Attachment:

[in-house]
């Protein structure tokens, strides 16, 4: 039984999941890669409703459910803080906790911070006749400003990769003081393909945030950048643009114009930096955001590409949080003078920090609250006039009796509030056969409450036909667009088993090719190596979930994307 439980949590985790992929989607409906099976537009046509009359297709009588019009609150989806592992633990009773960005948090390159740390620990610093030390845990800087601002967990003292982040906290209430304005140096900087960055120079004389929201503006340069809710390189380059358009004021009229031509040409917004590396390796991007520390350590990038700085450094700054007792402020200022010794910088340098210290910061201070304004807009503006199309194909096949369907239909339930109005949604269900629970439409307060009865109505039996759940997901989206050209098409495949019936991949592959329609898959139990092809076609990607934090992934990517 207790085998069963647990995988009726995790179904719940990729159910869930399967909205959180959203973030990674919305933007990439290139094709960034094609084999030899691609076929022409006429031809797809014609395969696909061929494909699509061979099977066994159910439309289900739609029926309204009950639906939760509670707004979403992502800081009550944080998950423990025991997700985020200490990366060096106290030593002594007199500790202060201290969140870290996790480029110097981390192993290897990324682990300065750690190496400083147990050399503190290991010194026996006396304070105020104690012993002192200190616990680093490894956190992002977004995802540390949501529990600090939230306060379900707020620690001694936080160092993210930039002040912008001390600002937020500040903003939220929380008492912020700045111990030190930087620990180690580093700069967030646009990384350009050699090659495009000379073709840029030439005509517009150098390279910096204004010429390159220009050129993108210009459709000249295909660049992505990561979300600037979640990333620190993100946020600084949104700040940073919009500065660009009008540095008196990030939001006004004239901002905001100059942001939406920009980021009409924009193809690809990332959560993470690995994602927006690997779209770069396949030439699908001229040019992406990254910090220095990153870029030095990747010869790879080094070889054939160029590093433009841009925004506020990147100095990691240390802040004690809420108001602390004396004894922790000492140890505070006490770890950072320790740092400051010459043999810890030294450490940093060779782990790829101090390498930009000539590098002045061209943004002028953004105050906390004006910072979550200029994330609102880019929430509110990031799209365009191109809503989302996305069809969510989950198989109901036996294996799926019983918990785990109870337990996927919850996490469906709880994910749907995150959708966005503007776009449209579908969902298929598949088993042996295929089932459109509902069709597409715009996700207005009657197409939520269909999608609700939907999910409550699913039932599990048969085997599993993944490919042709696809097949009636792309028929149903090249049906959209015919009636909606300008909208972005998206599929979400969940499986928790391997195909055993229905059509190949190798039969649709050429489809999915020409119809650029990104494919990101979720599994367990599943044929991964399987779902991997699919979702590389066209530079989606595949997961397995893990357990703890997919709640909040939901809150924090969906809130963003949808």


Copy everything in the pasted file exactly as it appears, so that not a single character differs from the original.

[in-house]
């Protein structure tokens, strides 16, 4: 039984999941890669409703459910803080906790911070006749400003990769003081393909945030950048643009114009930096955001590409949080003078920090609250006039009796509030056969409450036909667009088993090719190596979930994307 439980949590985790992929989607409906099976537009046509009359297709009588019009609150989806592992633990009773960005948090390159740390620990610093030390845990800087601002967990003292982040906290209430304005140096900087960055120079004389929201503006340069809710390189380059358009004021009229031509040409917004590396390796991007520390350590990038700085450094700054007792402020200022010794910088340098210290910061201070304004807009503006199309194909096949369907239909339930109005949604269900629970439409307060009865109505039996759940997901989206050209098409495949019936991949592959329609898959139990092809076609990607934090992934990517 207790085998069963647990995988009726995790179904719940990729159910869930399967909205959180959203973030990674919305933007990439290139094709960034094609084999030899691609076929022409006429031809797809014609395969696909061929494909699509061979099977066994159910439309289900739609029926309204009950639906939760509670707004979403992502800081009550944080998950423990025991997700985020200490990366060096106290030593002594007199500790202060201290969140870290996790480029110097981390192993290897990324682990300065750690190496400083147990050399503190290991010194026996006396304070105020104690012993002192200190616990680093490894956190992002977004995802540390949501529990600090939230306060379900707020620690001694936080160092993210930039002040912008001390600002937020500040903003939220929380008492912020700045111990030190930087620990180690580093700069967030646009990384350009050699090659495009000379073709840029030439005509517009150098390279910096204004010429390159220009050129993108210009459709000249295909660049992505990561979300600037979640990333620190993100946020600084949104700040940073919009500065660009009008540095008196990030939001006004004239901002905001100059942001939406920009980021009409924009193809690809990332959560993470690995994602927006690997779209770069396949030439699908001229040019992406990254910090220095990153870029030095990747010869790879080094070889054939160029590093433009841009925004506020990147100095990691240390802040004690809420108001602390004396004894922790000492140890505070006490770890950072320790740092400051010459043999810890030294450490940093060779782990790829101090390498930009000539590098002045061209943004002028953004105050906390004006910072979550200029994330609102880019929430509110990031799209365009191109809503989302996305069809969510989950198989109901036996294996799926019983918990785990109870337990996927919850996490469906709880994910749907995150959708966005503007776009449209579908969902298929598949088993042996295929089932459109509902069709597409715009996700207005009657197409939520269909999608609700939907999910409550699913039932599990048969085997599993993944490919042709696809097949009636792309028929149903090249049906959209015919009636909606300008909208972005998206599929979400969940499986928790391997195909055993229905059509190949190798039969649709050429489809999915020409119809650029990104494919990101979720599994367990599943044929991964399987779902991997699919979702590389066209530079989606595949997961397995893990357990703890997919709640909040939901809150924090969906809130963003949808």